Looking for a list of capture-able data services.

By browsing some sites I accidentally discovered

  • that it is possible to receive NOAA satellite weather images with DIY receiver (link) or (here), and also
  • that it is possible to track the location of aircrafts via ADS-B (link)

Exists somewhere a list of other interesting worldwide data "services/signals" which are possible to capture and interpret with some DIY receiver?

(i hope this question fits into the on-topic questions here)

  • $\begingroup$ Since you mentioned being on-topic: Kind of not really, because a positive answer to this question would be either just a link or someone's list they just wrote, both of which tend to be not so good answers, but in this particular case you've gotten a good answer. $\endgroup$
    – Kevin Reid AG6YO
    Jan 17, 2016 at 15:49

1 Answer 1


No, such a list cannot exist -- there's far too many devices operating.

Basically, with something like a software defined radio frontend, you can capture any signal whose bandwidth is limited enough to be properly digitizable with the given device.

That means that you can capture WiFi, Bluetooth, GSM, LTE, Wideband FM RDS, narrowband FM squelch signatures, Wireless microphone battery readings, Tetra network control messages, Bus display announcements, your garage door opener, your wireless door bell, your zigbee thermometer, your car keys, your wireless power outlet switch, DVB-T, DVB-S, ATSC, ISDB-T, RC planes, Iridium satellite communications, terrestrial flex pagers, weather balloon data, GPS, Glonass, your wireless home automation bus, distress beacons, RFID emissions,…

And that's just naming the few things that I've heard someone does with the help of a software radio framework called GNU Radio.

Basically, you can add any wireless device to that list.

So the closest you'd get to such a list would be the list of official spectrum allocations as maintained by your national authority: FCC in the US, Ofcom in GB, Bundesnetzagentur in Germany. However, that will only tell you what rough kind of application or user may use given spectrum generally.

EDIT: a few things that you in particular might find interesting; might contain repetitions from above:

  • traffic channel on RDS (there's also a SDR transmitter realization. Don't cause a bullfight in your favourite inner city, though.)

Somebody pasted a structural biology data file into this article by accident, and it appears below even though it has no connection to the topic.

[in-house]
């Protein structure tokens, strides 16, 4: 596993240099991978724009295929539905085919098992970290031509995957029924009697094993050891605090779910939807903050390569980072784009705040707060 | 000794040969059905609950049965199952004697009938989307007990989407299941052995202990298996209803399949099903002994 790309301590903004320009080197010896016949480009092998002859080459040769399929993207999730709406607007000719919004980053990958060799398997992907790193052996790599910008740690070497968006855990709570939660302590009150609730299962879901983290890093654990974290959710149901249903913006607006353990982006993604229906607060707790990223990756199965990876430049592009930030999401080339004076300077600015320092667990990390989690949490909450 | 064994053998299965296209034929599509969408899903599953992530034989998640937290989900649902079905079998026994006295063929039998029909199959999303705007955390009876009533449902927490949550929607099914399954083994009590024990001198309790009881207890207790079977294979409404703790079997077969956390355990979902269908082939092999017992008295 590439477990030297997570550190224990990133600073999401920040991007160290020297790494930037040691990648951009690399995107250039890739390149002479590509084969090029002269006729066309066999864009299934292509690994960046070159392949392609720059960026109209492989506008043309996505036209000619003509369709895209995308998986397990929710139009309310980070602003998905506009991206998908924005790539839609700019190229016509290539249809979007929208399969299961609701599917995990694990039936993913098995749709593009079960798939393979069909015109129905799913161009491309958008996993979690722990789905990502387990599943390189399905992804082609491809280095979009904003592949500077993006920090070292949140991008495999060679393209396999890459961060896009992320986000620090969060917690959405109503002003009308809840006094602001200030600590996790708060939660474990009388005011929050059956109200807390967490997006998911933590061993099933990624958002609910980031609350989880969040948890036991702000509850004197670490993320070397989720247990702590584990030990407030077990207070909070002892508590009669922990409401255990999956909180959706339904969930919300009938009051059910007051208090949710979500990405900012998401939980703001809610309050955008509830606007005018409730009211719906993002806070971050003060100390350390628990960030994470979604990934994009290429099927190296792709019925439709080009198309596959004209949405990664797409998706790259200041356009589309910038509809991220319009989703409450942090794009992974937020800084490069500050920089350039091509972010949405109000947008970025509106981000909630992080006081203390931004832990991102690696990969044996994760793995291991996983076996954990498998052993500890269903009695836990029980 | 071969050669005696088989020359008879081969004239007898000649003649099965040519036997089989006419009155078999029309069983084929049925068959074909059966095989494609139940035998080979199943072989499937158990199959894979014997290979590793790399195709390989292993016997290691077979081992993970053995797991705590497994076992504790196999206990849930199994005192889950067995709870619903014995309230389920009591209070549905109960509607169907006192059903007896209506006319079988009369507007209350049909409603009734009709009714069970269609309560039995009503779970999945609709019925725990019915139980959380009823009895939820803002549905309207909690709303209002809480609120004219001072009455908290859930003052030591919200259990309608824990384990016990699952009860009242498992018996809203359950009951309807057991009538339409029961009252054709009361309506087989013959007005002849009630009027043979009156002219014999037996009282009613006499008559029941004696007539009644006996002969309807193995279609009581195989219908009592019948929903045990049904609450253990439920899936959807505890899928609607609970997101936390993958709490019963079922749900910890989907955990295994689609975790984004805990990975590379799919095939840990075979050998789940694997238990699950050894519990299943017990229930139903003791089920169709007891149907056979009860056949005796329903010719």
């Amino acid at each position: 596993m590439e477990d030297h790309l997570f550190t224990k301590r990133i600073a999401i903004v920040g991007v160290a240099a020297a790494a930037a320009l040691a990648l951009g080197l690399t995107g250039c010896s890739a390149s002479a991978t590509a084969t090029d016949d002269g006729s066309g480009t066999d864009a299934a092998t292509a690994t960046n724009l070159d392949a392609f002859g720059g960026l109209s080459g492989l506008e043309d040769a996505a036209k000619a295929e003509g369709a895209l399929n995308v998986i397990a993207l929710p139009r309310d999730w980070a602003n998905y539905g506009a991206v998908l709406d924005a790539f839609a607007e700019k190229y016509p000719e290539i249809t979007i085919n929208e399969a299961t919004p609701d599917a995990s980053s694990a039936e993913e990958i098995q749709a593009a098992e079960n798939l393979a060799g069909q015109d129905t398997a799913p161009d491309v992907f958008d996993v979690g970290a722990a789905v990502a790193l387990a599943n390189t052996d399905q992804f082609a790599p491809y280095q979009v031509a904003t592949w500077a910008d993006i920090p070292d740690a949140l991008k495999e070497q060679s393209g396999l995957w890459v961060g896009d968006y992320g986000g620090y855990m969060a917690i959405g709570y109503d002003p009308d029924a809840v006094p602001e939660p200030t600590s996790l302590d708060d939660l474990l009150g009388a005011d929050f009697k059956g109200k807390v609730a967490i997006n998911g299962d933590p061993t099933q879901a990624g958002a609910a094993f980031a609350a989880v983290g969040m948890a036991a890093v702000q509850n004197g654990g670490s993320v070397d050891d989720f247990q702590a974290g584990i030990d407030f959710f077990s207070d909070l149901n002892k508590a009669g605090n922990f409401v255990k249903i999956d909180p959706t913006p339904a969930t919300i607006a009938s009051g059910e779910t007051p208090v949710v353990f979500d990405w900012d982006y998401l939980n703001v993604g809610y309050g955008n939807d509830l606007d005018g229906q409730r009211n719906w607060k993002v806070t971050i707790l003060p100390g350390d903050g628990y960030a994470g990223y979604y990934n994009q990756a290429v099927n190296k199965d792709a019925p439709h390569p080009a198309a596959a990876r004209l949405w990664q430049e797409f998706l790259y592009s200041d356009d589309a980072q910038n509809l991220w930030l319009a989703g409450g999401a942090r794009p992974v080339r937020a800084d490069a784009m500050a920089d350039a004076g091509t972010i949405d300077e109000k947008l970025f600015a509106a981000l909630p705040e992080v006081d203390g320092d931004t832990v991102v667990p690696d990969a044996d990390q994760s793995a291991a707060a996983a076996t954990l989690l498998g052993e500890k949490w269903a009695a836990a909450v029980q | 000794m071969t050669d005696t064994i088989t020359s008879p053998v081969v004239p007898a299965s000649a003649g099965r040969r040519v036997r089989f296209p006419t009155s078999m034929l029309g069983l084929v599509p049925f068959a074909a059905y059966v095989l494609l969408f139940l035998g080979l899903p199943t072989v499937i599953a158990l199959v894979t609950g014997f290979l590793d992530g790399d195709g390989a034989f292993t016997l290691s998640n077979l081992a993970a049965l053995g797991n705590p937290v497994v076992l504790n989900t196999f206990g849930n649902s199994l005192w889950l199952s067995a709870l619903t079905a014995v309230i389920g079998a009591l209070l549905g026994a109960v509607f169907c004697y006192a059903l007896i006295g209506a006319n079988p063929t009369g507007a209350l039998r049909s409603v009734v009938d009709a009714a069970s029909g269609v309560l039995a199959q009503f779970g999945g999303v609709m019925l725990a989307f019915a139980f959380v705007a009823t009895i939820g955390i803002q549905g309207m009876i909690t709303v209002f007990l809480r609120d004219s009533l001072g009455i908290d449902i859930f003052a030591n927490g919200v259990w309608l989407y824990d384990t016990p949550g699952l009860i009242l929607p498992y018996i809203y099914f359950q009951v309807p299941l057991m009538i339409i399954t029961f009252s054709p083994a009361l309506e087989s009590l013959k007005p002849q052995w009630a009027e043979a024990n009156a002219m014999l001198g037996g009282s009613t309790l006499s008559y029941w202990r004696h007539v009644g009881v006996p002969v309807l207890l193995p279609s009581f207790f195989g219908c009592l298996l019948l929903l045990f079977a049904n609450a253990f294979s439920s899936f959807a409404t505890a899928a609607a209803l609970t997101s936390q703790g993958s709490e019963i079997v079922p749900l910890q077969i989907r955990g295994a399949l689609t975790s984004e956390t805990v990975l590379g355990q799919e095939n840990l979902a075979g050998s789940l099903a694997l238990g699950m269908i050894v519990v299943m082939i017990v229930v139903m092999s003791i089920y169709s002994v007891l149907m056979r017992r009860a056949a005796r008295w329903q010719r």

• Bus stops (I mentioned that, I think)
  • Restaurant Pagers (Balint Seeber has a fun video of him messing with a restaurant's "food ready" notifiers)
  • The ISEE-3 reboot effort (sometimes when I need a little mood-lightening, I watch this)
  • PSK-31 ham radio
  • Emergency/fire department tracking: http://www.openmhz.com/scanner
  • Tetra is really an interesting system. There's public transport networks using that, power companies... basically, organizations that need a reliable cellular service to control their off-site devices
  • analog TV teletext (j/k.)
  • Car tire pressure sensors (this sounds odd -- but think about it! You can detect who's home from the comfort of your PC by just checking for their pressure sensor's emissions, for example, you can find out when the DHL guy supposedly stopped in front of your place to drop you a leaflet that you weren't there when he claims to have rung the bell. Which brings me back to your doorbell ;) )
  • $\begingroup$ Maybe not explained enough what i mean. My doorbell sure isn't any interesting data signal (or data service). Same applies to Bluetooth, GSM and many other examples. What useful data I could capture by receiving the GSM tower? Even if i could decrypt the communication, chatting of two lovers aren't very interesting. :) In contrast, the airplane position or the NOAA and also the by you mentioned GPS, weather balloons (if they operating on standard frequencies) are interesting - because they gives some useful (read usable) informations. +1 but will wait with the accept a bit more time. $\endgroup$
    – clt60
    Jan 17, 2016 at 19:02
  • $\begingroup$ "GSM is not interesting": aside from my deep respect for other's privacy, what could possibly be more interesting?! (also, you can decode much of the GSM used today; one of the most important ciphers has been demonstrated to be broken by tnt and horizon back in the day). $\endgroup$ Jan 17, 2016 at 19:11
  • $\begingroup$ @jm666 but I see where you're going at. Let me think $\endgroup$ Jan 17, 2016 at 19:12
  • $\begingroup$ The link to GNU Radio is very cool. I just discovered an whole new world of interesting things. :) Thank you for the edit - accepting. ;) $\endgroup$
    – clt60
    Jan 17, 2016 at 19:33
  • 1
    $\begingroup$ @jm666: hah. so, two things: GNU Radio's guided tutorials and CGRAN, the Comprehensive GNU Radio Archive Network which links to a lot of cool projects. Third thing: The GNU Radio wiki site directed at hams is in the process of becoming useful. Maybe you can find interesting stuff on there, or even contribute your knowledge and links! $\endgroup$ Jan 17, 2016 at 19:36

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